#MedEd

The 20% Time Rule

For understanding the purport of the rant that is about to follow, you need to take a look at this 20-odd minute long TED talk by Google Gods Sergey Brin and Larry Page first:

So now that you are caught up with the 20% time rule, let the rant commence!

<rant>

This talk is from quite some time back, when Orkut was born and AdSense was conceived, and GNews was just released. A lot has happened since then, including the fall of the band Las Ketchup, of course. But some things have remained the same. The Google way of working, the Google philosophy of innovation, the Google principles of inviting innovations: nothing’s changed with that.

A lot of people criticized Google a bunch about the Google Wave, a product that really didn’t take off as much as Google Inc would have liked it to, and they had to eventually scrap it off from public view. In fact, Google has had more failed products than any other company, internet-based or not, and that has largely been because they have released many, many  more products than their nearest competitors. And that is what has kept them the big one over the years.

And in this talk, the principle of the 20% time is what comes through. As Larry Page says, at the Goog complex, they allow their engineers to work on their pet projects that they are really passionate about for 20% of their time. And that leads to Googlettes, or small Google products, which then snowball into bigger and better things. And this principle resonates well with me! It is an incredible system where the employees are actively encouraged to think beyond the box, to spawn new ideas and to generate products which they think are going to work. This goes a long way in explaining how Google has managed to stay at the top of the pile for so long.

Internet fads are notorious for their ephemerality. With giants like Yahoo!, Microsoft and Bing! conglomerated to fight against them, Google has still stuck out to be in the lead, often not by much more than a nose length, but in the lead, undoubtedly.

I was wondering, what with the amount of proposed changes being rung in the Indian medical education system, could we learn something like this from the Goog? Could we not envision a system where the students are actively involved with the subjects they study? Something to infuse some interest in the books/courses that they go through besides the obvious intent on learning the shit to pass/top (depending on your gunner quotient) an examination? Listening to this TED talk, I realized that most of the things that enthused me were of no use in the traditional examination, but have stood me in good stead academically. For example, while I struggled with Microbiology throughout the 3 semesters I was scheduled to study it, I discovered a passion for it while working on a drug resistance project. With more involvement in the project, I studied it more intensely and became more interested in the subject: about a year after I passed it, and no longer needed it academically! Whilst everyone, including me, wondered what good it might do to me, when I joined in Critical Care, I found my basic knowledge a great tool in taking decisions regarding appropriate use of antibiotics and working to prevent emergence of resistance in a setting which is notorious for the same.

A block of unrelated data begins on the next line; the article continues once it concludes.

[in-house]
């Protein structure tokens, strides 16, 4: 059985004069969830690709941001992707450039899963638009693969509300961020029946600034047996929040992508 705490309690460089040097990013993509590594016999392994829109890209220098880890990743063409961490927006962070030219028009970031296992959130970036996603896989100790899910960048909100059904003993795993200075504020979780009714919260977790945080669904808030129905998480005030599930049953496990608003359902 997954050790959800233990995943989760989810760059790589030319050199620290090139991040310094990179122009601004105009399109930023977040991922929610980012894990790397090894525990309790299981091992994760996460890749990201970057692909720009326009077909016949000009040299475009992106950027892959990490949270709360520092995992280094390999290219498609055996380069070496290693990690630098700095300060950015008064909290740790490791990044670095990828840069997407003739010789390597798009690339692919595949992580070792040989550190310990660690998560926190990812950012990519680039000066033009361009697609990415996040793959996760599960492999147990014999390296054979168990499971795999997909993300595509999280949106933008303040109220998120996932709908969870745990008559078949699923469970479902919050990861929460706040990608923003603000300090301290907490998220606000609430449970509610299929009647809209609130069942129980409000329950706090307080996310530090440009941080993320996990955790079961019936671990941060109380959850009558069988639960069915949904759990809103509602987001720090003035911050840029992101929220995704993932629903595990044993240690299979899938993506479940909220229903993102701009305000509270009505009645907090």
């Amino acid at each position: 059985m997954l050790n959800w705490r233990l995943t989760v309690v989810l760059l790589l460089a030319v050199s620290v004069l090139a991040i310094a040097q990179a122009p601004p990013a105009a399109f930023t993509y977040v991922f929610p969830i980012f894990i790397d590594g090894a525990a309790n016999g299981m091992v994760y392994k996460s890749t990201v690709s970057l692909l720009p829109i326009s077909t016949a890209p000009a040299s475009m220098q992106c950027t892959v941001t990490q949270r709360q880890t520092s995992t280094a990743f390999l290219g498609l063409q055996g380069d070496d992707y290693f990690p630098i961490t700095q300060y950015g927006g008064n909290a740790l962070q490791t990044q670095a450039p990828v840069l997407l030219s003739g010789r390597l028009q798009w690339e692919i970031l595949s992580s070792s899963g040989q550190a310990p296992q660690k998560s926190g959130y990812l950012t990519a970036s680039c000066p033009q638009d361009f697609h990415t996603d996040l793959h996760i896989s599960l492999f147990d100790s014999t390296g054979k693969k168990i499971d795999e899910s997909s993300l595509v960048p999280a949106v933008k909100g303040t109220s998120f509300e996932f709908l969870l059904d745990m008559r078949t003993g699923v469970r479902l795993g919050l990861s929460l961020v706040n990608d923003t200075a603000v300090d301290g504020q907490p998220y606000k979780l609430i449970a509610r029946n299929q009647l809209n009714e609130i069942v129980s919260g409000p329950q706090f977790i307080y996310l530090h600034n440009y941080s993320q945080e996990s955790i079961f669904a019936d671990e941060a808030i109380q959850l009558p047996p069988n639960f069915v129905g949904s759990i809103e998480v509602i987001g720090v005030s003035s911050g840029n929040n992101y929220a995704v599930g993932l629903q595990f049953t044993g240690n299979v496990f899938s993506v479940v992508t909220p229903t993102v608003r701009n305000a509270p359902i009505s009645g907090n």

So, the 20% time rule worked for me, not in an obvious and quantifiable manner, but in a manner that obviously led to some positive results.

I know I am asking a lot when I expect the overlords of Indian medical education to look at things from a Brin-Page angle (kinda obvious, isn’t it?), but is it too much to ask if I request them to devise a system which, even if remotely, encourages lateral thinking and spawns interest and enthusiasm for the subjects amongst the students?

</end rant>

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4 thoughts on “The 20% Time Rule

  1. Great write up Pranab! Let us begin by devising this system ourselves. Once we start working in parallel ( 20% of our time ) others may join in. Off course we have to take care that we are in the mainstream as well 80% of the time. :-).

    • Thanks for the kind words! I was planning to do some posts on my med ed musings and the changes being called in by the mci has set the tone up perfectly. 🙂

  2. Although I didnt click the video link, you did a good job of explaining the concept. What you called a rant, I call a logical discourse and I could relate to it. Perhaps when you get in the position to do it, you can lead by example also, and will be an inovator yourself. Good post.

    • Thanks so much for the kind words. I have still got to go a looooong way before I manage to find a voice in the system, and I just hope that this time in the system does not change me. 🙂

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